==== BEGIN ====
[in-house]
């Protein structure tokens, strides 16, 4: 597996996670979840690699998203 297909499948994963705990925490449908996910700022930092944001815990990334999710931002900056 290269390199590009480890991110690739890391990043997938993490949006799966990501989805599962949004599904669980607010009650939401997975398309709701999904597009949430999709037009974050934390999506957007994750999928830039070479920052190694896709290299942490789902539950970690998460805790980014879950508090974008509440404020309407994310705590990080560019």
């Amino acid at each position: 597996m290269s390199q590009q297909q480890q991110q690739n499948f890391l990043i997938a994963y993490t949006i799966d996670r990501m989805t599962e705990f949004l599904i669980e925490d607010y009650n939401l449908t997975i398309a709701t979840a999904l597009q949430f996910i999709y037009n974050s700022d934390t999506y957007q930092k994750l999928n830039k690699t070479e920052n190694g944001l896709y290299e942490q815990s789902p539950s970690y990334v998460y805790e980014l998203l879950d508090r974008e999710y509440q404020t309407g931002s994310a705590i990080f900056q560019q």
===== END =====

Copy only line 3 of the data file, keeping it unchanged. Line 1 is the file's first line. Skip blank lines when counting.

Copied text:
């Amino acid at each position: 597996m290269s390199q590009q297909q480890q991110q690739n499948f890391l990043i997938a994963y993490t949006i799966d996670r990501m989805t599962e705990f949004l599904i669980e925490d607010y009650n939401l449908t997975i398309a709701t979840a999904l597009q949430f996910i999709y037009n974050s700022d934390t999506y957007q930092k994750l999928n830039k690699t070479e920052n190694g944001l896709y290299e942490q815990s789902p539950s970690y990334v998460y805790e980014l998203l879950d508090r974008e999710y509440q404020t309407g931002s994310a705590i990080f900056q560019q």